International Expositions

International expositions which are also reffered to as world fairs or expos have a great history that runs back to more than one and a half century. The very first world expo to display some industry works of All Nations was held in the year 1851 and this was in London (Gilbert 32). The expo took six months and ever since, such expos have been held in different regions in the entire world with the aim of giving countries a chance to trade what they have to the rest of the nations across the globe (Ganz 49). In 1928, diplomatic convention established the BIE (Bureau International des Exhibition) to regulate both the quality as well as the frequency at which these world fairs would be held.

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The BIE headquarters, which is a full-voting member, are located in Australia and Paris and it approves the exhibitions that are approved and registered but there have been great expos that were held without being sanctioned by the BIE (Rydell 56). However, it is sad that the world fairs are disappearing based on the fact that since the second world war, there has been only four expos which were held in; Belgium (1958), Canada (1967), Japan (1970) and Spain (1992). The world expos were very influential in determining the future of the world and the aim of this paper is to look into the Asians that were displayed in 19th and 20th Century World’s Fairs (Rydell 76).

One of the Asian exhibits that was showcased in the Expo ’70 that was held in Japan was The Japanese Garden which was an exhibit of the Japanese Government. This garden was constructed using the best landscaping techniques in Japan. In comparison to the rest of the Asian countries, Japan has been the most successful and their exhibitions have attracted lots of foreign visitors (Gilbert 95). Exhibits of other countries such as China have experienced hard times in some of the world fairs as a result of visitors measuring the country’s accomplishments with that of Japan.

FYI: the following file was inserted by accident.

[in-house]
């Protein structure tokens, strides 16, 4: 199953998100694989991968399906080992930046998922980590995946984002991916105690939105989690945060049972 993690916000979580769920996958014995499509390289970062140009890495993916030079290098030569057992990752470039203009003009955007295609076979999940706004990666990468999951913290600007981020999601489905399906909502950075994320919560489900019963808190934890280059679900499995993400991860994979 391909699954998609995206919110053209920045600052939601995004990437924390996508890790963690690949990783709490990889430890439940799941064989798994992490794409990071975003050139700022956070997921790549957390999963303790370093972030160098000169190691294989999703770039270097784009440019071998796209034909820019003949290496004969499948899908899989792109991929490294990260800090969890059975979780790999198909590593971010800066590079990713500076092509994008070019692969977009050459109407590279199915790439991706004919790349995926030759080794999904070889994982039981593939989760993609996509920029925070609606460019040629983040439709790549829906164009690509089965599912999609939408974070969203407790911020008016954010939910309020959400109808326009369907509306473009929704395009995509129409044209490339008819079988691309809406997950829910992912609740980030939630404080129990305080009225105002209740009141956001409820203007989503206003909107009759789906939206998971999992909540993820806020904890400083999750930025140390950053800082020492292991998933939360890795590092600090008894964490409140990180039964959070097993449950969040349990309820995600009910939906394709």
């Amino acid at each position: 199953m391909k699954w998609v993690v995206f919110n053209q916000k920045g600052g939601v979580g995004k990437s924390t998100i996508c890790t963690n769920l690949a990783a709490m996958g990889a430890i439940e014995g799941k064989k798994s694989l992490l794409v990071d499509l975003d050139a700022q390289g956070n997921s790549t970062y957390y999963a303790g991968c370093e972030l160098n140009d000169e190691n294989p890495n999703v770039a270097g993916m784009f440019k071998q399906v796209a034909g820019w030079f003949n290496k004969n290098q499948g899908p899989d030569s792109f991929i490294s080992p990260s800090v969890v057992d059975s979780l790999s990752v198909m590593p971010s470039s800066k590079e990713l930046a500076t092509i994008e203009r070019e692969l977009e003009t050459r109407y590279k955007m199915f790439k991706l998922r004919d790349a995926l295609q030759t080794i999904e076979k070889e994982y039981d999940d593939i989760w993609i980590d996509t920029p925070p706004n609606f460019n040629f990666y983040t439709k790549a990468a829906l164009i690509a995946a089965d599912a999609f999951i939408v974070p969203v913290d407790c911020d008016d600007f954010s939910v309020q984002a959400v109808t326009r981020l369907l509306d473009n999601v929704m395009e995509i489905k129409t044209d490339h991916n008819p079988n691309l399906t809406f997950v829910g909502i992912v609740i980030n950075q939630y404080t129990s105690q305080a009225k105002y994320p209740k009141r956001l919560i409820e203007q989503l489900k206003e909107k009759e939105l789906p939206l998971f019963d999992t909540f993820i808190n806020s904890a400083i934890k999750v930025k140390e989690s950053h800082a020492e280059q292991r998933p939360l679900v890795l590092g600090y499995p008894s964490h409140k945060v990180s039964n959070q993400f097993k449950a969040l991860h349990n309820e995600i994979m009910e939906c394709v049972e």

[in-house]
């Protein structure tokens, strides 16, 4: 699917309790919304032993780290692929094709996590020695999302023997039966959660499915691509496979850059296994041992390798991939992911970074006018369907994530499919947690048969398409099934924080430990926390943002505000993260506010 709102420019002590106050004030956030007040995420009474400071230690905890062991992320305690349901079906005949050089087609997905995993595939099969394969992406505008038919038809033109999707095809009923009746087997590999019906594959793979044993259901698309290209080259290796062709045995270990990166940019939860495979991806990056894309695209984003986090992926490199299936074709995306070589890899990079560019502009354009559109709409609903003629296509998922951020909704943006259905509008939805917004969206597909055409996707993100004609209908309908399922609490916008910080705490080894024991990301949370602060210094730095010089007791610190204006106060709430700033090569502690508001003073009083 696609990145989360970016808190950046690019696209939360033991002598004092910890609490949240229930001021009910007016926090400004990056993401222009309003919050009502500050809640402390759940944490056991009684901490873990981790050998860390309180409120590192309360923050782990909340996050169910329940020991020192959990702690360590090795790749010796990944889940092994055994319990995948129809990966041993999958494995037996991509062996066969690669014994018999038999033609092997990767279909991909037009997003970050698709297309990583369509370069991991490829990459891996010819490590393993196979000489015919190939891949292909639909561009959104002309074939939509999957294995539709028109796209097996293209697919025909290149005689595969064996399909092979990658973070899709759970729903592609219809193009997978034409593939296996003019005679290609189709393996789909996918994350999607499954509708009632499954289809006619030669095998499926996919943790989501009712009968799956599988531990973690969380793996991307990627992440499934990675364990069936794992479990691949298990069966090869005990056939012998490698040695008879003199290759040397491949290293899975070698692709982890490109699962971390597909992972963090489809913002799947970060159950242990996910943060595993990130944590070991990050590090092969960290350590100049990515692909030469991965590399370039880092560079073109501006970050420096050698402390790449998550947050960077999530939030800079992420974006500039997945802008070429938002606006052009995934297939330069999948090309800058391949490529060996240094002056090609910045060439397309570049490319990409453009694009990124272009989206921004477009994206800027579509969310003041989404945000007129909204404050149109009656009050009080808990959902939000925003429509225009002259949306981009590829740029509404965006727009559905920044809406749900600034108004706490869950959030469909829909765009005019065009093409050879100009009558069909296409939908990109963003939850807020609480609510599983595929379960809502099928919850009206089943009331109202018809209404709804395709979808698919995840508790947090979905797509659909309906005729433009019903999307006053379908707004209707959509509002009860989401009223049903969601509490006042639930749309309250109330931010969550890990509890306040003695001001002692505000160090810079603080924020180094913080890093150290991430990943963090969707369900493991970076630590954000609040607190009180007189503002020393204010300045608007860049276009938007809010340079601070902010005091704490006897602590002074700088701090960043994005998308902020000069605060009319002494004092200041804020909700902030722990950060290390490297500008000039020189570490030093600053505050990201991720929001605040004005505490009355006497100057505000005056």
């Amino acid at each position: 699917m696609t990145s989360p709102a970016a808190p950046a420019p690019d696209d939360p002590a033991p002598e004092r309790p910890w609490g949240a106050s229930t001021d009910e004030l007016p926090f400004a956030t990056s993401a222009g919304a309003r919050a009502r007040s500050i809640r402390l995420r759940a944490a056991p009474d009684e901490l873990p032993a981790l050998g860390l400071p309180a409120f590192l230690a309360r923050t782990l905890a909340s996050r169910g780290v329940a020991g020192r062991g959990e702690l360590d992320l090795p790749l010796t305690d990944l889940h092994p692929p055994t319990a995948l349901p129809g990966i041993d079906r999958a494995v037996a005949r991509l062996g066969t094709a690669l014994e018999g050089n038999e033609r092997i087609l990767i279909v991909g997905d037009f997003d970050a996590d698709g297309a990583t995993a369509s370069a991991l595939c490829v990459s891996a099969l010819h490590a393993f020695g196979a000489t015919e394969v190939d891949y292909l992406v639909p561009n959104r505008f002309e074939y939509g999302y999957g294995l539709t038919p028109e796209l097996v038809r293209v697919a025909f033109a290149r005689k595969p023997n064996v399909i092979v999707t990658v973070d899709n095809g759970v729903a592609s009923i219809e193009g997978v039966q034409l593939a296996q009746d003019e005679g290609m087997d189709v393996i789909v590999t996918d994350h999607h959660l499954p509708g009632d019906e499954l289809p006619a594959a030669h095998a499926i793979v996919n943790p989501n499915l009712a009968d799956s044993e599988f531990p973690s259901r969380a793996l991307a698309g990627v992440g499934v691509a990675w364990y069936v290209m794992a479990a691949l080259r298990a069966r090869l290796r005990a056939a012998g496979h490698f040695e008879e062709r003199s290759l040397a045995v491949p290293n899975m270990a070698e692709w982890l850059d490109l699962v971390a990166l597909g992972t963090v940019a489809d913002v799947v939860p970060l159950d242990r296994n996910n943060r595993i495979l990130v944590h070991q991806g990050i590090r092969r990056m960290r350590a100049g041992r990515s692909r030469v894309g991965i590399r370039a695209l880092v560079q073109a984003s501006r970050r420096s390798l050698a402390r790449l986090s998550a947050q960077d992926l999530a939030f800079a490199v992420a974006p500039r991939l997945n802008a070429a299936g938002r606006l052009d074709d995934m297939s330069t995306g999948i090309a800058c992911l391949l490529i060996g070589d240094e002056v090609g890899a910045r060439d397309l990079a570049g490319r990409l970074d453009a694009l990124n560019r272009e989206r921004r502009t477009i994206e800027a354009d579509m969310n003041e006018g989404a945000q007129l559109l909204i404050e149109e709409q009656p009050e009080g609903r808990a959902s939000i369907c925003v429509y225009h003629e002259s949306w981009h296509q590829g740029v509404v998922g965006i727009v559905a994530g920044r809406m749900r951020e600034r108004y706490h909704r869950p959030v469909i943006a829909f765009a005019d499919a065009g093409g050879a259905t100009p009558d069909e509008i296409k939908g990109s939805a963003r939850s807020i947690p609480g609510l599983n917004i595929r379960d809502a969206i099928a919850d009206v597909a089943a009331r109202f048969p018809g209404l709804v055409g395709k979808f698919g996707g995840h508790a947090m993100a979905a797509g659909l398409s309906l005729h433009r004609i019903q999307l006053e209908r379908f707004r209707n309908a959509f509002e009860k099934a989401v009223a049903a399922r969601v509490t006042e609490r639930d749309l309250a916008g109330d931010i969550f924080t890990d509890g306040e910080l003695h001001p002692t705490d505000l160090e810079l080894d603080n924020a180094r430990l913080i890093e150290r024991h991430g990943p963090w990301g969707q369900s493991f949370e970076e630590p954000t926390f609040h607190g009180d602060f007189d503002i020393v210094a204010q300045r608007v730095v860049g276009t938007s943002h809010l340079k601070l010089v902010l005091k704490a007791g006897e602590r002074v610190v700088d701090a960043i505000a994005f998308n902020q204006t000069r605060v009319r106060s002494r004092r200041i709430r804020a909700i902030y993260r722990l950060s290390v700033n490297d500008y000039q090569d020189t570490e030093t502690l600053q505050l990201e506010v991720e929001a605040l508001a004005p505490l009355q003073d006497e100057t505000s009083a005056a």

The finely-curated exhibits of work from Japan lays emphasis on painting and sculpture and a good example of a  work that has been featured in numerous expos is the Yoga or the European-style Japanese Painting (new). These are watercolors, oil painting, ink sketches, pastels, etching, lithography and any other Japanese work that is based on western culture. Tower of the sun which was designed by an artist from Japan, Taro Okamoto, was also displayed in the Japanese Pavilion during the 1970 World Fair (Gilbert 165).

China has been participating in the Word Fairs since they were established in London in the year 1851. Despite the fact that these were not funded by the Qing government, Xu Rongcun a Shanghai businessman and Xi Sheng were the first people to represent China and since then there have been numerous Chinese exhibits on private funding till the St. Louis World Fair held in 1904. This exposition (Louisiana Purchase Exposition) was the first Chinese formal participation and this included a delegation that was led by Prince Pulun (Court Scion). During this exhibition, there were numerous exhibits on the China’s pavilion that included; Chinese restaurant, theater, and a shoping area. There was a Liberal Arts Palace that contained commercial, agricultural, art and industrial exhibits. A very spectacular painting that was shipped alongside the others from Beijing to St. Louis was the Carl’s Portrait (Portrait of the Express Dowager Cixi) (Kleutghen 1).